Business Plan For Nonprofit Growth: Planning for Scale

Editor’s Note: This is the third in a 7-part series on Developing A Growth Business Plan. The series is based on presentations made at the Social Impact Exchange Symposium on Scaling Impact held June 14 and on the experiences of nonprofits that participated in the business plan competition. Scaling Plan was presented by the managing director of Social Impact Architects.

Scaling doesn’t necessarily mean new sites or more clients. It could mean “going deeper,” that is, providing a broader range of services for the communities you already serve. Or it could mean expanding your indirect influence through increased advocacy and influence on public policy. It may mean promoting your model, packaging it or licensing it.

assessing nonprofit growth readiness, nonprofit business plan, nonprofit scalingThe first step in scaling is to decide if your organization is ready to grow and what kind of growth is best for your organization, according  to Suzanne N. Smith, managing director of Social Impact Architects.

A series of four questions will help make those decisions:

  • Should we scale out or deep?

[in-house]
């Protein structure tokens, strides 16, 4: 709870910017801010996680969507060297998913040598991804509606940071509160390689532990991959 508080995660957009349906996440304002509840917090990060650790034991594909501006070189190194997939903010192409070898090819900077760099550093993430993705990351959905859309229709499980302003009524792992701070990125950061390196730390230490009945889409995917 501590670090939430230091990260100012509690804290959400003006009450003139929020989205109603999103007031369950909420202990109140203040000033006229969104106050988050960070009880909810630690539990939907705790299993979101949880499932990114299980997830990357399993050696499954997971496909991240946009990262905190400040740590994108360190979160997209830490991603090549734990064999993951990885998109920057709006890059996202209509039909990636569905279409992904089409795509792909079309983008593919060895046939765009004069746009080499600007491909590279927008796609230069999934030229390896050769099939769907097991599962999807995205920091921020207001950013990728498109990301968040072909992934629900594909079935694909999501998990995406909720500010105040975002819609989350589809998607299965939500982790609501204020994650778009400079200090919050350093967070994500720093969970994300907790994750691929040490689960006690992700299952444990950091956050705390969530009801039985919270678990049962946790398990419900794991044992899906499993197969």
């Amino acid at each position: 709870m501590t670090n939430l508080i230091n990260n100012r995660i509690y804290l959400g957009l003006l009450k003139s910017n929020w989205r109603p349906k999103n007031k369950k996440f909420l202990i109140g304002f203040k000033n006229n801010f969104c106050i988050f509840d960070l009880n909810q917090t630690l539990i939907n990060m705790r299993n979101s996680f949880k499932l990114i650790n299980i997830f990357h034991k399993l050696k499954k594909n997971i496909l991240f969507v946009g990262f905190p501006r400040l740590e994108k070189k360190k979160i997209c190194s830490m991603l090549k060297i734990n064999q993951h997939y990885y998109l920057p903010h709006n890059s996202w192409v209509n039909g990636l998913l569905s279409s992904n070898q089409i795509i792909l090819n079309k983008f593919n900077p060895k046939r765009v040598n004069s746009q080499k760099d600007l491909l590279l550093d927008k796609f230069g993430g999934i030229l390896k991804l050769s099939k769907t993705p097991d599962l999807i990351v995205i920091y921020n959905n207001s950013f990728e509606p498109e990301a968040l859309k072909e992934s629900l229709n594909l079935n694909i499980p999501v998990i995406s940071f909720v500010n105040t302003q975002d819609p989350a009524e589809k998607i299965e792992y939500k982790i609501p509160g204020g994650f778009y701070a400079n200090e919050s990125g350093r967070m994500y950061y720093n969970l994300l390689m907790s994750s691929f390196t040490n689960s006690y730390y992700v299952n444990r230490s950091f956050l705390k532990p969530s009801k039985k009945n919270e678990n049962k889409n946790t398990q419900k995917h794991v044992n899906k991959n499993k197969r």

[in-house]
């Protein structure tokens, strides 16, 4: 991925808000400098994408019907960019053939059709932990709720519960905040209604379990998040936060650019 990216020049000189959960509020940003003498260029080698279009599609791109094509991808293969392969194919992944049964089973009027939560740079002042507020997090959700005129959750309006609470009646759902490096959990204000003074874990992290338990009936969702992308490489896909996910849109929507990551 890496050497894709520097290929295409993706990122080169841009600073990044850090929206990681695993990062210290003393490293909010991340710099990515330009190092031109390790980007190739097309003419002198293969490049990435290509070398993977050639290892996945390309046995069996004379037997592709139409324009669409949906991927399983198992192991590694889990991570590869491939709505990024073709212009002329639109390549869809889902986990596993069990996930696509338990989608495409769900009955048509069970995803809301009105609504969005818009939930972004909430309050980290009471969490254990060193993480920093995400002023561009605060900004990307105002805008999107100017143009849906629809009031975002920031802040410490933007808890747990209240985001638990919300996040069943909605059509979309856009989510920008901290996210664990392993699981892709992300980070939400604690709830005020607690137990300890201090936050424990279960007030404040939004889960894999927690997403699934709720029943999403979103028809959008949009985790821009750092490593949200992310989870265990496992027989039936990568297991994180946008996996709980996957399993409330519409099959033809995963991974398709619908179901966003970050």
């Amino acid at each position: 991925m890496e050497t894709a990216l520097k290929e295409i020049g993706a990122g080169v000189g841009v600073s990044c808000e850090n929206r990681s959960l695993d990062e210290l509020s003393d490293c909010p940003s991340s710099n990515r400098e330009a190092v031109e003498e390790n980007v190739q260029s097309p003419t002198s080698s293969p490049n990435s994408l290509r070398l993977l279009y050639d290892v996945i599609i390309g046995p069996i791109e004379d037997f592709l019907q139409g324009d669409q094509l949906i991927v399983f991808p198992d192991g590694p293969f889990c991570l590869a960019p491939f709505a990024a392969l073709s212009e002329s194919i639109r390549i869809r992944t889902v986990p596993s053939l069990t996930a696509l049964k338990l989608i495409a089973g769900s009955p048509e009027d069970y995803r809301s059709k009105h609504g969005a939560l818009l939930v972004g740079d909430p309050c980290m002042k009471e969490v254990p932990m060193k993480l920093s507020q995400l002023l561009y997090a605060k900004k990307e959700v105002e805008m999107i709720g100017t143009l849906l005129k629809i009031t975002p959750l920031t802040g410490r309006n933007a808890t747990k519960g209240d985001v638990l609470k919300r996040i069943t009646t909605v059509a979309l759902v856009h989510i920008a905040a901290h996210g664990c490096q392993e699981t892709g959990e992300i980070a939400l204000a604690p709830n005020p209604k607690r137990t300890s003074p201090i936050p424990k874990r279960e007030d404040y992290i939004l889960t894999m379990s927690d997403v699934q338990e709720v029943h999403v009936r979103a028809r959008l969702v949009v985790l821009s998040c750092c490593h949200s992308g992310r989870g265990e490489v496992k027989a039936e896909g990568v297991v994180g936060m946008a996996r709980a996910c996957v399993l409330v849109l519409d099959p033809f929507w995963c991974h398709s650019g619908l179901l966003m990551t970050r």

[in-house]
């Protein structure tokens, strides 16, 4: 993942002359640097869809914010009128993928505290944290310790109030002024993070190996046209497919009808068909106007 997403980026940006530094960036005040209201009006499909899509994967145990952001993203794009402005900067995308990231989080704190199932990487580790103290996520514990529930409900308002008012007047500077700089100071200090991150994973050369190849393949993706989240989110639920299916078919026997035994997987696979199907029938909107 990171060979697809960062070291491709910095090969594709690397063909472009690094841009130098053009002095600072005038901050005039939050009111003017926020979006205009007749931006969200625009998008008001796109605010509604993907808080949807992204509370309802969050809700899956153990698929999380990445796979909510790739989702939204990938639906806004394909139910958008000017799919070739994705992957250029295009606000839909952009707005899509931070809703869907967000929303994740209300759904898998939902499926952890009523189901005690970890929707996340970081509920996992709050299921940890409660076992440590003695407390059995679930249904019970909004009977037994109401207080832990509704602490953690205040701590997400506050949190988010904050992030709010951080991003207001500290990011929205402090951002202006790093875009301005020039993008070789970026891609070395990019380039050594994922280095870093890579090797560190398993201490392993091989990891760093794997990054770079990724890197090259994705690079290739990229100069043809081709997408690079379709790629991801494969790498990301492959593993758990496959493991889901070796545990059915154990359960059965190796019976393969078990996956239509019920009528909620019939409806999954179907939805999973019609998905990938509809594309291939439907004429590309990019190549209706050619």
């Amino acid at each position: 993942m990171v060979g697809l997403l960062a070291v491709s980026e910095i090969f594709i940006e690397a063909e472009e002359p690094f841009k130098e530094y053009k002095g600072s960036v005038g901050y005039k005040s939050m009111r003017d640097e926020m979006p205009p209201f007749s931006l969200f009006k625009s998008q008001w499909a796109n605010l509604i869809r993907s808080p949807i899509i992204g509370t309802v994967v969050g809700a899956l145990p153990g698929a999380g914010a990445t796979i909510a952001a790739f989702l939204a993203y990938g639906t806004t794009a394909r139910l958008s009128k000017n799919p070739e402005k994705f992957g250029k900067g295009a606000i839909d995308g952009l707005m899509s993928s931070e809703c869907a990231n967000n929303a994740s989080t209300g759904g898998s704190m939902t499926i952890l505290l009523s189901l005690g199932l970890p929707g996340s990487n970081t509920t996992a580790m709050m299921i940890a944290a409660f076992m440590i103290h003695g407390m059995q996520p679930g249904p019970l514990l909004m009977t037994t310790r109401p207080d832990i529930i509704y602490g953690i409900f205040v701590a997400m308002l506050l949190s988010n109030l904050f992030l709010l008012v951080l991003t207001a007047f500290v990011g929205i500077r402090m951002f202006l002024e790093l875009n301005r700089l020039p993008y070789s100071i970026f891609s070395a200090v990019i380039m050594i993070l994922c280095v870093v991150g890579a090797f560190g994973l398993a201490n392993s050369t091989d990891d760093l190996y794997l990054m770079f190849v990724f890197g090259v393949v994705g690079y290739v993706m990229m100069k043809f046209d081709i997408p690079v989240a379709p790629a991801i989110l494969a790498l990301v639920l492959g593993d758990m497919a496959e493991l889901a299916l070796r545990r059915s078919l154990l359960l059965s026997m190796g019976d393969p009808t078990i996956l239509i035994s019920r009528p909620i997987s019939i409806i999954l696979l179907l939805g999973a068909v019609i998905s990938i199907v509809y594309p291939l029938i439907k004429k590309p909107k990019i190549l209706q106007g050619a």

• Do we have something worthy of scaling out?
  • Can we scale out effectively?
  • What steps do we need to take to get where we want to go?

After answering these questions you may find that while you want to scale out, your organization may not be ready yet, which gives you two options: Make a plan to build your readiness or work with a partner who can provide the expertise your organization lacks.

Again, the concepts of a business plan will help. You need to assess:

  • the need you will meet
  • competition
  • geographic and cultural factors
  • volunteer resources
  • financing
  • expertise within your agency

One of the critical elements in scaling is the tension between standardization, which keeps your program true to its roots, and customization to conform with diverse cultural or geographic needs.

In your scaling plan, lay out staffing roles and responsibilities, your marketing strategy, how you will measure impact, and project a timetable. And don’t forget to allow for the unexpected. Scaling includes growing pains as well as growing knowledge. Either can affect the way your plan is implemented. Build in flexibility.

For more about the ideas and insights from SIEx11 check out our SIEx11 special section and our free, downloadable ebooks, Scaling Impact: A Primer For Nonprofits and Gettting Ready to Grow. Yes, it is aimed at small businesses but the tools and process apply to nonprofits as well.

What factors do you think nonprofits should consider when deciding whether to scale? What tools do you find useful?

Read part 2, Business Plan For Nonprofit Growth: Industry and Market Analysis

A business plan represents

A business plan represents all aspects of business planning process; declaring vision and strategy alongside sub-plans to cover marketing, finance, operations, human resources as well as a legal plan, when required. A business plan is a bind summary of those disciplinary plans.
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